I live in central Maryland, right in the middle of where this story is complaining about. My oak trees all had plenty of acorns, just a bit early this year.

Acorns? As in a nut, not a computer? (2, Funny)

coofercat (719737) | more than 4 years ago | (#25943047)

Acorn is a long-forgotten, but actually tremendously influential company. Had Acorn not made the Acorn Electron [wikipedia.org] , and subsequently the BBC Micro [wikipedia.org] , I'm sure British IT would not be what it is today. Oh wait... this article is about a nut. Silly me, I thought I was on Slashdot.

Re:Acorns? As in a nut, not a computer? (2, Informative)

Ciarang (967337) | more than 4 years ago | (#25943141)

You've got your subsequently backwards. The BBC Micro came first - the Electron was a cut-down budget version.

Nah, don't worry... (5, Funny)

bhunachchicken (834243) | more than 4 years ago | (#25943059)

Panic when the dolphins decide its time to leave.

At least 1 oak tree in GA producing (0)

Anonymous Coward | more than 4 years ago | (#25943065)

Lots of acorns buried all over my back yard by a healthy looking squirrel population. If I'd of known they were going to be so valuable I'd of fought the lil bastards for them.

Bumper crop in Southwest Michigan (1)

wren337 (182018) | more than 4 years ago | (#25943085)

We had them ankle deep in our yard, our squirrels are fat lazy and happy.

Must have skipped Indiana (1)

bwohlgemuth (182897) | more than 4 years ago | (#25943109)

Tons of acorns in rural Indiana. Couldn't walk a step in the brush without crushing a few dozen.

It's cyclical and difficult to predict (3, Interesting)

samwichse (1056268) | more than 4 years ago | (#25943125)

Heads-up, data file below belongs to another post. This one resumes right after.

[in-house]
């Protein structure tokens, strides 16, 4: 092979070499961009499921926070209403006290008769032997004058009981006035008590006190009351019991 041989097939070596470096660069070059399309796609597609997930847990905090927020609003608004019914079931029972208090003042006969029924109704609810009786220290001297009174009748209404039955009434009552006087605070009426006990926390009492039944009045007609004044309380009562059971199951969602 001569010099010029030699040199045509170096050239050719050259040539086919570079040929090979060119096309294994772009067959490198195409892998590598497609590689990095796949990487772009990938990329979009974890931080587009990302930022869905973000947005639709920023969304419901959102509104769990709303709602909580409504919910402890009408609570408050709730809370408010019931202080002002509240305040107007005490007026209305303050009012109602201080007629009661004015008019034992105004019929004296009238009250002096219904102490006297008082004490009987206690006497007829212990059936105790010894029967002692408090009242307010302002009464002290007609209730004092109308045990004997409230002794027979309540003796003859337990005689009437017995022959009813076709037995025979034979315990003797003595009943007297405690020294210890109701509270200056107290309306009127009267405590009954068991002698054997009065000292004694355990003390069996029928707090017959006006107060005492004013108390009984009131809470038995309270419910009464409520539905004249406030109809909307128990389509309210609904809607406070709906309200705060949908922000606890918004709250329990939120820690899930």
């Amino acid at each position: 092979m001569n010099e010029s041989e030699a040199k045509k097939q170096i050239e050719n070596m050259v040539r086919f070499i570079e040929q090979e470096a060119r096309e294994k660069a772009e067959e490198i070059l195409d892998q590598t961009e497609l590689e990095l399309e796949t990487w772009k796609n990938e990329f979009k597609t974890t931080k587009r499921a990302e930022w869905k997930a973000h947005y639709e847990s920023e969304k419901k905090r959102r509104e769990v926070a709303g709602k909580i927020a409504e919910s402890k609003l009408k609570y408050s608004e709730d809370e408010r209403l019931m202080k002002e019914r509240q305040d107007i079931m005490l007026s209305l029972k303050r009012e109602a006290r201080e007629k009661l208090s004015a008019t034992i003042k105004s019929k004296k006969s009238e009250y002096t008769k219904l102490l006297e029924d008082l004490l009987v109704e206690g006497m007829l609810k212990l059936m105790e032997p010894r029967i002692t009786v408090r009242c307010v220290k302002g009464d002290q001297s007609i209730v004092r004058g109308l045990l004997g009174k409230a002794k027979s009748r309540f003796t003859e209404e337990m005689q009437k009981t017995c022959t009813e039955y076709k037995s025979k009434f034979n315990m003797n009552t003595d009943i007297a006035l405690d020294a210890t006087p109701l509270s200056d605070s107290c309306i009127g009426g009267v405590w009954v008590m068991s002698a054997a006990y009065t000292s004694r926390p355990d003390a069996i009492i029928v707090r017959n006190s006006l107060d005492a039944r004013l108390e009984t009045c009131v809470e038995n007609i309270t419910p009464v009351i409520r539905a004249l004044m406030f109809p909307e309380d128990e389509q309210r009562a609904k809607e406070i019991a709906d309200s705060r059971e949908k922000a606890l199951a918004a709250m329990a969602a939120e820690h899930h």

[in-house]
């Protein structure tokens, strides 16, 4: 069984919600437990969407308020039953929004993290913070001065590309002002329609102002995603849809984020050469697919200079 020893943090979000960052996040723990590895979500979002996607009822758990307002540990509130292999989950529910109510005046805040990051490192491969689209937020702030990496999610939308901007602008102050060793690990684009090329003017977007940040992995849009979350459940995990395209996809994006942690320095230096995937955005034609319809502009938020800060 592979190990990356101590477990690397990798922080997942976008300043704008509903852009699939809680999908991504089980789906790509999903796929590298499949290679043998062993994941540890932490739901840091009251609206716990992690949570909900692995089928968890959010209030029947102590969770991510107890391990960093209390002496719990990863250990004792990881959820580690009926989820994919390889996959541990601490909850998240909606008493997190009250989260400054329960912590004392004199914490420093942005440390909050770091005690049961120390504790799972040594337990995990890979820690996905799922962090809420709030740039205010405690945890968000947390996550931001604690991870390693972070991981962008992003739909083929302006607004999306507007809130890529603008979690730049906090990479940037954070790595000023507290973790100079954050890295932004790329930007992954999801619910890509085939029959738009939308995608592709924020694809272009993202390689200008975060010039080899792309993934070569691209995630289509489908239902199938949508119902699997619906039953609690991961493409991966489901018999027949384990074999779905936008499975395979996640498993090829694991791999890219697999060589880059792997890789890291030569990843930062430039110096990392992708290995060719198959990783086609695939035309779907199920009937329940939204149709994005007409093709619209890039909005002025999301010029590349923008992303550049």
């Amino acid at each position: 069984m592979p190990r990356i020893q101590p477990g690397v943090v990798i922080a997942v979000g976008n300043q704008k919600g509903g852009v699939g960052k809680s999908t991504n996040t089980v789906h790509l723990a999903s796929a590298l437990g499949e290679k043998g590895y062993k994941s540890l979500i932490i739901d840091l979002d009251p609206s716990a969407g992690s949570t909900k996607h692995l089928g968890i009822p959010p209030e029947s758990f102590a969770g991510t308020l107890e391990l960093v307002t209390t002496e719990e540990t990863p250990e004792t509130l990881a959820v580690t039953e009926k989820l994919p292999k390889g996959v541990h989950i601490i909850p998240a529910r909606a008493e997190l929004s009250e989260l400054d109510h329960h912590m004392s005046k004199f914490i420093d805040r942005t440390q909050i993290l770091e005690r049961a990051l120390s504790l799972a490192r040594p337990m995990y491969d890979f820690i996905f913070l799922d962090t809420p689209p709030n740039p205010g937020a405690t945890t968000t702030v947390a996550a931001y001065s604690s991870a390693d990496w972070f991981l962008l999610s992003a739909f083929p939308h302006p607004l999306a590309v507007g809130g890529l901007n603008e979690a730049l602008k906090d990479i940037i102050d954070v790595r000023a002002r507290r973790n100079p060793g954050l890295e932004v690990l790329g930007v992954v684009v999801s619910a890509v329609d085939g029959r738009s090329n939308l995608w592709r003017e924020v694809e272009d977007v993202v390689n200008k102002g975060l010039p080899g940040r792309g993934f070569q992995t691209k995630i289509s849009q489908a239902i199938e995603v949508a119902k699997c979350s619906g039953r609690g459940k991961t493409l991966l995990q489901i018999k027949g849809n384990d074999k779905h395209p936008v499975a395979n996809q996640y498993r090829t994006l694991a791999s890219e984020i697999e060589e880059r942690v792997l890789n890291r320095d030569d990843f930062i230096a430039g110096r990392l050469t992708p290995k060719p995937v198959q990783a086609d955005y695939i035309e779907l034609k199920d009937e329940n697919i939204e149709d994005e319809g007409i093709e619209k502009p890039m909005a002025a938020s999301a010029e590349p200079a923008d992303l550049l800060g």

There are really two groups of oaks: the red and the white oaks.

The white oaks are generally preferred by most small animals (and deer!), as their acorns are lower in tannins and produced much more regularly (a good crop approximately every other year, and less difference between a good year and a bad year).

Red oaks have a less palatable acorn and can go up to 7 years between heavy mast years (with up to a 135x difference between a bad and a good year).

Oddly, with all the research done on the topic, there's little that can be done to predict a future crop, as cyclic production varies so widely and seems dependant on such a myriad of factors. In areas heavily dominated by oaks, we still even have to "wait and see" for a harvest... otherwise it's a game of roulette, and you might have such poor production you don't get a forest of oak back at all (but red maple is a whole other can of worms).

Sam

They're in my yard, dude, in Arlington County (1)

yourpusher (161612) | more than 4 years ago | (#25943137)

Feel free to come pick them up (along with all the ()*#!@!@ squirrels).

sketchy incomplete anecdotal observations (1)

circletimessquare (444983) | more than 4 years ago | (#25943155)

leading to completely spurious hypotheses

let me throw my hat in the ring with an equally valid conclusion by saying COULD IT BE BATMAN?!

I know... (1)

Chrisq (894406) | more than 4 years ago | (#25943173)

I'd blame Secret Squirrel

need some? (1)

usacoder (816957) | more than 4 years ago | (#25943177)

ya want acorns. come down to raleigh, i raked 4 trash cans worth from just 3 trees.

No shortage in DC (1)

john82 (68332) | more than 4 years ago | (#25943179)

Complete BS. I live in the DC area too. Front of my yard was covered in acorns from just one 30' tree. The squirrels were having a field day. So were the deer.